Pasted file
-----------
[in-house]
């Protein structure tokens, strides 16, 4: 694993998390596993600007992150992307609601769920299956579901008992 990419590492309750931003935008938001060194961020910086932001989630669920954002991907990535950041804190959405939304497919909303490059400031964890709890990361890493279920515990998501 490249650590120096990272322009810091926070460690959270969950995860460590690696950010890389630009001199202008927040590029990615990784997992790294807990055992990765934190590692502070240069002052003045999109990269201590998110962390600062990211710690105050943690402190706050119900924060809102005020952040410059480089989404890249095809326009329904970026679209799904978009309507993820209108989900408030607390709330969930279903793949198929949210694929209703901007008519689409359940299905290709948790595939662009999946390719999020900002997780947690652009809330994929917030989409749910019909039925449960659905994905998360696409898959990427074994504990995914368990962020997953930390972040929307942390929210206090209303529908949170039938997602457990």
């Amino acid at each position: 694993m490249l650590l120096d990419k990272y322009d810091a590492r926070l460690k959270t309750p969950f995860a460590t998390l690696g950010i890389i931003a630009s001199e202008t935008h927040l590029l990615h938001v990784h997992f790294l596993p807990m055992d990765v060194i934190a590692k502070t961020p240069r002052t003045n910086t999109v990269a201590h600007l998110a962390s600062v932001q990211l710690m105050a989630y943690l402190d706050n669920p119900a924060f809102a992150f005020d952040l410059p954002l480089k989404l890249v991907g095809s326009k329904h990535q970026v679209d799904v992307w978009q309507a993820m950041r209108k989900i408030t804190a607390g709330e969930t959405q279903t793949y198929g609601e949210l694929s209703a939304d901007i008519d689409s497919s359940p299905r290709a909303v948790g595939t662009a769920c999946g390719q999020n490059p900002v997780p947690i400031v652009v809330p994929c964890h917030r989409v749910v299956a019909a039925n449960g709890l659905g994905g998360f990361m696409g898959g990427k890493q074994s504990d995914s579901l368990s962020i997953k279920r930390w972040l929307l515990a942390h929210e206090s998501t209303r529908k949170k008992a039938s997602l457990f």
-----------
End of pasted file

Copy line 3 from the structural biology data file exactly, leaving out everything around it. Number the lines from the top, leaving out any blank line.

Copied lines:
């Amino acid at each position: 694993m490249l650590l120096d990419k990272y322009d810091a590492r926070l460690k959270t309750p969950f995860a460590t998390l690696g950010i890389i931003a630009s001199e202008t935008h927040l590029l990615h938001v990784h997992f790294l596993p807990m055992d990765v060194i934190a590692k502070t961020p240069r002052t003045n910086t999109v990269a201590h600007l998110a962390s600062v932001q990211l710690m105050a989630y943690l402190d706050n669920p119900a924060f809102a992150f005020d952040l410059p954002l480089k989404l890249v991907g095809s326009k329904h990535q970026v679209d799904v992307w978009q309507a993820m950041r209108k989900i408030t804190a607390g709330e969930t959405q279903t793949y198929g609601e949210l694929s209703a939304d901007i008519d689409s497919s359940p299905r290709a909303v948790g595939t662009a769920c999946g390719q999020n490059p900002v997780p947690i400031v652009v809330p994929c964890h917030r989409v749910v299956a019909a039925n449960g709890l659905g994905g998360f990361m696409g898959g990427k890493q074994s504990d995914s579901l368990s962020i997953k279920r930390w972040l929307l515990a942390h929210e206090s998501t209303r529908k949170k008992a039938s997602l457990f």